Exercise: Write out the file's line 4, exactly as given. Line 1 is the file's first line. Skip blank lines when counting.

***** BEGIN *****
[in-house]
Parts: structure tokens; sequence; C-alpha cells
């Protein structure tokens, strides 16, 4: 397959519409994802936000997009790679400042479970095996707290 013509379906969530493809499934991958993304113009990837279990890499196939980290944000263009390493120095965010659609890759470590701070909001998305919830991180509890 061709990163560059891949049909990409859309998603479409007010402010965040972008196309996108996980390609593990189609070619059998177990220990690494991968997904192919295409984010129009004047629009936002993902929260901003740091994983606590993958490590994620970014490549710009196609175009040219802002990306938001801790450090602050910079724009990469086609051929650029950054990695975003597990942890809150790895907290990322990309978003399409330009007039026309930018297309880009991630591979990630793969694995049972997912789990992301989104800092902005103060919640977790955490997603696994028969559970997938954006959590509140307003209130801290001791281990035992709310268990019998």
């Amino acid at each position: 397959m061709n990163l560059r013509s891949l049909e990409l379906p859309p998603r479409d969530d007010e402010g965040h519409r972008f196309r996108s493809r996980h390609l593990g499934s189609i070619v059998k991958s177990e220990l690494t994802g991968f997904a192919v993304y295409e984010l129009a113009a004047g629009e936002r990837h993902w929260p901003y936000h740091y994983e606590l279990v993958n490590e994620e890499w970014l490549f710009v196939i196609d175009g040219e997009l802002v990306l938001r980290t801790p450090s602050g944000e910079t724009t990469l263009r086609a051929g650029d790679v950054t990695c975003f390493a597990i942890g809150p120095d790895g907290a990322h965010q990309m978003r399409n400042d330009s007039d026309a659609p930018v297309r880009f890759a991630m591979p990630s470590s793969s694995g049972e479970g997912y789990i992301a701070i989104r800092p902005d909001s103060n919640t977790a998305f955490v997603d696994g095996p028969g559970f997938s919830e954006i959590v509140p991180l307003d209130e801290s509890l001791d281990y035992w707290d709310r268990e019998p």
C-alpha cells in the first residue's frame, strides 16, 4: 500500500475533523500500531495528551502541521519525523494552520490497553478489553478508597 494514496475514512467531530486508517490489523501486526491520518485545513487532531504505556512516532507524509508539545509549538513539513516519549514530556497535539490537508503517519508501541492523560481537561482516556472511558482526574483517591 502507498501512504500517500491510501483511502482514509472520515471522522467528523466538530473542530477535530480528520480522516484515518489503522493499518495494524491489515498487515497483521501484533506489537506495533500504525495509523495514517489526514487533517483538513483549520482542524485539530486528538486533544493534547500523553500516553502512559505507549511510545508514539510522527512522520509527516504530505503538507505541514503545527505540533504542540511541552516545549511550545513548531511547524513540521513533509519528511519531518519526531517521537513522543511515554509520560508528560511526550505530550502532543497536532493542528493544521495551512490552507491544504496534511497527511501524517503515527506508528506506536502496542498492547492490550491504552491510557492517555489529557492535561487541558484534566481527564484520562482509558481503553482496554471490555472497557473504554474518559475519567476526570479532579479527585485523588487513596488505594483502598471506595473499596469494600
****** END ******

């Amino acid at each position: 397959m061709n990163l560059r013509s891949l049909e990409l379906p859309p998603r479409d969530d007010e402010g965040h519409r972008f196309r996108s493809r996980h390609l593990g499934s189609i070619v059998k991958s177990e220990l690494t994802g991968f997904a192919v993304y295409e984010l129009a113009a004047g629009e936002r990837h993902w929260p901003y936000h740091y994983e606590l279990v993958n490590e994620e890499w970014l490549f710009v196939i196609d175009g040219e997009l802002v990306l938001r980290t801790p450090s602050g944000e910079t724009t990469l263009r086609a051929g650029d790679v950054t990695c975003f390493a597990i942890g809150p120095d790895g907290a990322h965010q990309m978003r399409n400042d330009s007039d026309a659609p930018v297309r880009f890759a991630m591979p990630s470590s793969s694995g049972e479970g997912y789990i992301a701070i989104r800092p902005d909001s103060n919640t977790a998305f955490v997603d696994g095996p028969g559970f997938s919830e954006i959590v509140p991180l307003d209130e801290s509890l001791d281990y035992w707290d709310r268990e019998p």